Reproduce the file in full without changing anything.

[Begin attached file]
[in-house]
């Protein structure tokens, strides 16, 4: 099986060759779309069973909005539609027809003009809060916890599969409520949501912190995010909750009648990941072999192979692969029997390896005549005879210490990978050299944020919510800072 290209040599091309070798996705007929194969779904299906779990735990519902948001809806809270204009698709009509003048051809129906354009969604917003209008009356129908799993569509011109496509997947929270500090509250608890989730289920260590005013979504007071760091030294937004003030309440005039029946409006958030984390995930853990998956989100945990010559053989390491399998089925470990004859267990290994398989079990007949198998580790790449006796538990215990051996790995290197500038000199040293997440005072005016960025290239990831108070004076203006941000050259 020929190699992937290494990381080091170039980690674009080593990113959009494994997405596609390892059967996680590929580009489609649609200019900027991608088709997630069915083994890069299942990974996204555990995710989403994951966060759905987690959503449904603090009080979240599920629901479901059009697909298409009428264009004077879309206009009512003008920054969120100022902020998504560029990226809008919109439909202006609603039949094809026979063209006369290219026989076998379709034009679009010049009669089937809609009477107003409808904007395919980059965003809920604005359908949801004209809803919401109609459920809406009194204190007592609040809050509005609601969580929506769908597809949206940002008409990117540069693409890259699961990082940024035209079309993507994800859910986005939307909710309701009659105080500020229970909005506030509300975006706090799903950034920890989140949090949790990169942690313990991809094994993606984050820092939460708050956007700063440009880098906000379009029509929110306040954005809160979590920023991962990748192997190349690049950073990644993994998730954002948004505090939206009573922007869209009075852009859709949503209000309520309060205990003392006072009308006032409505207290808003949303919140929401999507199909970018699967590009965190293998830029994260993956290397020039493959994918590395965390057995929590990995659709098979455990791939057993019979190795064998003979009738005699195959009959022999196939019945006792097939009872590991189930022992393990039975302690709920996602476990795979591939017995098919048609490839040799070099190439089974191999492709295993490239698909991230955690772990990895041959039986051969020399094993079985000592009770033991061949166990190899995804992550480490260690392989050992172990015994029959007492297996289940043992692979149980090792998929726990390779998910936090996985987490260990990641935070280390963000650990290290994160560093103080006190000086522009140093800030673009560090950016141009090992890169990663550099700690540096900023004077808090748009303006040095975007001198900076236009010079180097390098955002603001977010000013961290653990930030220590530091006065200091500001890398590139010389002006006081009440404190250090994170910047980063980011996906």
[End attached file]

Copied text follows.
[in-house]
């Protein structure tokens, strides 16, 4: 099986060759779309069973909005539609027809003009809060916890599969409520949501912190995010909750009648990941072999192979692969029997390896005549005879210490990978050299944020919510800072 290209040599091309070798996705007929194969779904299906779990735990519902948001809806809270204009698709009509003048051809129906354009969604917003209008009356129908799993569509011109496509997947929270500090509250608890989730289920260590005013979504007071760091030294937004003030309440005039029946409006958030984390995930853990998956989100945990010559053989390491399998089925470990004859267990290994398989079990007949198998580790790449006796538990215990051996790995290197500038000199040293997440005072005016960025290239990831108070004076203006941000050259 020929190699992937290494990381080091170039980690674009080593990113959009494994997405596609390892059967996680590929580009489609649609200019900027991608088709997630069915083994890069299942990974996204555990995710989403994951966060759905987690959503449904603090009080979240599920629901479901059009697909298409009428264009004077879309206009009512003008920054969120100022902020998504560029990226809008919109439909202006609603039949094809026979063209006369290219026989076998379709034009679009010049009669089937809609009477107003409808904007395919980059965003809920604005359908949801004209809803919401109609459920809406009194204190007592609040809050509005609601969580929506769908597809949206940002008409990117540069693409890259699961990082940024035209079309993507994800859910986005939307909710309701009659105080500020229970909005506030509300975006706090799903950034920890989140949090949790990169942690313990991809094994993606984050820092939460708050956007700063440009880098906000379009029509929110306040954005809160979590920023991962990748192997190349690049950073990644993994998730954002948004505090939206009573922007869209009075852009859709949503209000309520309060205990003392006072009308006032409505207290808003949303919140929401999507199909970018699967590009965190293998830029994260993956290397020039493959994918590395965390057995929590990995659709098979455990791939057993019979190795064998003979009738005699195959009959022999196939019945006792097939009872590991189930022992393990039975302690709920996602476990795979591939017995098919048609490839040799070099190439089974191999492709295993490239698909991230955690772990990895041959039986051969020399094993079985000592009770033991061949166990190899995804992550480490260690392989050992172990015994029959007492297996289940043992692979149980090792998929726990390779998910936090996985987490260990990641935070280390963000650990290290994160560093103080006190000086522009140093800030673009560090950016141009090992890169990663550099700690540096900023004077808090748009303006040095975007001198900076236009010079180097390098955002603001977010000013961290653990930030220590530091006065200091500001890398590139010389002006006081009440404190250090994170910047980063980011996906």